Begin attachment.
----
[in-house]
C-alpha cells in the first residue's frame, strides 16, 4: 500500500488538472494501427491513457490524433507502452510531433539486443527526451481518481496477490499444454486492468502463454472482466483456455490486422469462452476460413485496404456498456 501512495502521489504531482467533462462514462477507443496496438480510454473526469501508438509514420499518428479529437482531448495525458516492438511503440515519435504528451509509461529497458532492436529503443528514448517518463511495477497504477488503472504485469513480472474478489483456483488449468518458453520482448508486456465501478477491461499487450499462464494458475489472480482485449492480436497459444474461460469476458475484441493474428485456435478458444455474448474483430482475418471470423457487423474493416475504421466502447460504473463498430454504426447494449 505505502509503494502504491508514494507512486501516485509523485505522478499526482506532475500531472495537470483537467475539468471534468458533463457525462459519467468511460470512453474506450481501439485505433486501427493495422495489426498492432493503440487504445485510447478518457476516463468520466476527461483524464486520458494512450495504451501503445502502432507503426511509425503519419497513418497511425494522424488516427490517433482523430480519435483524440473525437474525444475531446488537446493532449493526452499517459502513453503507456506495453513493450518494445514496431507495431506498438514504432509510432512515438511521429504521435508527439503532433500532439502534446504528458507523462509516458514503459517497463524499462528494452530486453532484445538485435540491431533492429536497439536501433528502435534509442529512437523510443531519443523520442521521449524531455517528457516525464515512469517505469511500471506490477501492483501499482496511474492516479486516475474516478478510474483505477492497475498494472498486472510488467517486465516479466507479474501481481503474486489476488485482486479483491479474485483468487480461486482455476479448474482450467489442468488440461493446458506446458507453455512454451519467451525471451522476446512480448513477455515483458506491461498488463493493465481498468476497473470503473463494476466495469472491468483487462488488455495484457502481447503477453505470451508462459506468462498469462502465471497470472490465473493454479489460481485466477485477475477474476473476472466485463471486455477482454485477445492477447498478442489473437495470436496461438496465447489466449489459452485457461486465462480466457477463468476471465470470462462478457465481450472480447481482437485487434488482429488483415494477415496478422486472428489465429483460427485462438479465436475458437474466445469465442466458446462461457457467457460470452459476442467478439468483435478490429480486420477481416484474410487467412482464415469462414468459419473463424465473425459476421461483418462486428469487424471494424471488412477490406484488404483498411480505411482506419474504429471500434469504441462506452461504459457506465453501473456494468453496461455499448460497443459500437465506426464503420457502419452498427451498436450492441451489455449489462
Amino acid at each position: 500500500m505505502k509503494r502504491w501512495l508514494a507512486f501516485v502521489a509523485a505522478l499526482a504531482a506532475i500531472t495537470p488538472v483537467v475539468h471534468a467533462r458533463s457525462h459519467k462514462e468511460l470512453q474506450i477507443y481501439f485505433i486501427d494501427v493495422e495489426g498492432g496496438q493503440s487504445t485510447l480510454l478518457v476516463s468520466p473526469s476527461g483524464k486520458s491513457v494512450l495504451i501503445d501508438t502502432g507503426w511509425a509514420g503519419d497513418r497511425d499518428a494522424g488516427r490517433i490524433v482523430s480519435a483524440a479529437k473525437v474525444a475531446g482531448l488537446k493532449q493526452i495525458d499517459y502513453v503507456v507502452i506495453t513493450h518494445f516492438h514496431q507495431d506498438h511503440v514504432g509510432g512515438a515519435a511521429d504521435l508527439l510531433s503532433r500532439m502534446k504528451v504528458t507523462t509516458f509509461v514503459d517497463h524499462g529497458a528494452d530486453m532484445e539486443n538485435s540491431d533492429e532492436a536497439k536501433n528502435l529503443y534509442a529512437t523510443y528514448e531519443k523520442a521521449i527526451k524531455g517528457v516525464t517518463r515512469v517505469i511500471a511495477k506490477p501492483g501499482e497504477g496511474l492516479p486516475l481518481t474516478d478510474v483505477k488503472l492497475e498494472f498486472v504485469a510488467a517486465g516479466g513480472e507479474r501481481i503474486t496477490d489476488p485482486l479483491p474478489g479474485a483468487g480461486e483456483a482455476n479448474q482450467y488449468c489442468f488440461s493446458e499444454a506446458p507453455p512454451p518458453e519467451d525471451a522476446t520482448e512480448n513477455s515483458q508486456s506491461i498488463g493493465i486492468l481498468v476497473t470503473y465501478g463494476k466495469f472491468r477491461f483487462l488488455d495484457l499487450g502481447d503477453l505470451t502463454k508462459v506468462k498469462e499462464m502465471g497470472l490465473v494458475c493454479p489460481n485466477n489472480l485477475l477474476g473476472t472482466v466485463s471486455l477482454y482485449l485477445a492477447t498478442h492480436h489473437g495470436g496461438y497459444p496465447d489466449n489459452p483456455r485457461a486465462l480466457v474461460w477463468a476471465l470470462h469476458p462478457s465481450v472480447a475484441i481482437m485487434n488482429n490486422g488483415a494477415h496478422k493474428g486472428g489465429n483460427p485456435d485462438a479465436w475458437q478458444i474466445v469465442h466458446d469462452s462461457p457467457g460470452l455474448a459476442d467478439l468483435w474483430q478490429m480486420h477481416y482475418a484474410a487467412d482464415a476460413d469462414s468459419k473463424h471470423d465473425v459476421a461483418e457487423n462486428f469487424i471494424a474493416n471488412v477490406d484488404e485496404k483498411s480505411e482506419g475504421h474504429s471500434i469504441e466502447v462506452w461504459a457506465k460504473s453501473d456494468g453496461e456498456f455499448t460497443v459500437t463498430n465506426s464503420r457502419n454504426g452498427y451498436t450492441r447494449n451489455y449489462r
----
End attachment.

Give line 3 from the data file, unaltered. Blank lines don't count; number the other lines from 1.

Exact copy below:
Amino acid at each position: 500500500m505505502k509503494r502504491w501512495l508514494a507512486f501516485v502521489a509523485a505522478l499526482a504531482a506532475i500531472t495537470p488538472v483537467v475539468h471534468a467533462r458533463s457525462h459519467k462514462e468511460l470512453q474506450i477507443y481501439f485505433i486501427d494501427v493495422e495489426g498492432g496496438q493503440s487504445t485510447l480510454l478518457v476516463s468520466p473526469s476527461g483524464k486520458s491513457v494512450l495504451i501503445d501508438t502502432g507503426w511509425a509514420g503519419d497513418r497511425d499518428a494522424g488516427r490517433i490524433v482523430s480519435a483524440a479529437k473525437v474525444a475531446g482531448l488537446k493532449q493526452i495525458d499517459y502513453v503507456v507502452i506495453t513493450h518494445f516492438h514496431q507495431d506498438h511503440v514504432g509510432g512515438a515519435a511521429d504521435l508527439l510531433s503532433r500532439m502534446k504528451v504528458t507523462t509516458f509509461v514503459d517497463h524499462g529497458a528494452d530486453m532484445e539486443n538485435s540491431d533492429e532492436a536497439k536501433n528502435l529503443y534509442a529512437t523510443y528514448e531519443k523520442a521521449i527526451k524531455g517528457v516525464t517518463r515512469v517505469i511500471a511495477k506490477p501492483g501499482e497504477g496511474l492516479p486516475l481518481t474516478d478510474v483505477k488503472l492497475e498494472f498486472v504485469a510488467a517486465g516479466g513480472e507479474r501481481i503474486t496477490d489476488p485482486l479483491p474478489g479474485a483468487g480461486e483456483a482455476n479448474q482450467y488449468c489442468f488440461s493446458e499444454a506446458p507453455p512454451p518458453e519467451d525471451a522476446t520482448e512480448n513477455s515483458q508486456s506491461i498488463g493493465i486492468l481498468v476497473t470503473y465501478g463494476k466495469f472491468r477491461f483487462l488488455d495484457l499487450g502481447d503477453l505470451t502463454k508462459v506468462k498469462e499462464m502465471g497470472l490465473v494458475c493454479p489460481n485466477n489472480l485477475l477474476g473476472t472482466v466485463s471486455l477482454y482485449l485477445a492477447t498478442h492480436h489473437g495470436g496461438y497459444p496465447d489466449n489459452p483456455r485457461a486465462l480466457v474461460w477463468a476471465l470470462h469476458p462478457s465481450v472480447a475484441i481482437m485487434n488482429n490486422g488483415a494477415h496478422k493474428g486472428g489465429n483460427p485456435d485462438a479465436w475458437q478458444i474466445v469465442h466458446d469462452s462461457p457467457g460470452l455474448a459476442d467478439l468483435w474483430q478490429m480486420h477481416y482475418a484474410a487467412d482464415a476460413d469462414s468459419k473463424h471470423d465473425v459476421a461483418e457487423n462486428f469487424i471494424a474493416n471488412v477490406d484488404e485496404k483498411s480505411e482506419g475504421h474504429s471500434i469504441e466502447v462506452w461504459a457506465k460504473s453501473d456494468g453496461e456498456f455499448t460497443v459500437t463498430n465506426s464503420r457502419n454504426g452498427y451498436t450492441r447494449n451489455y449489462r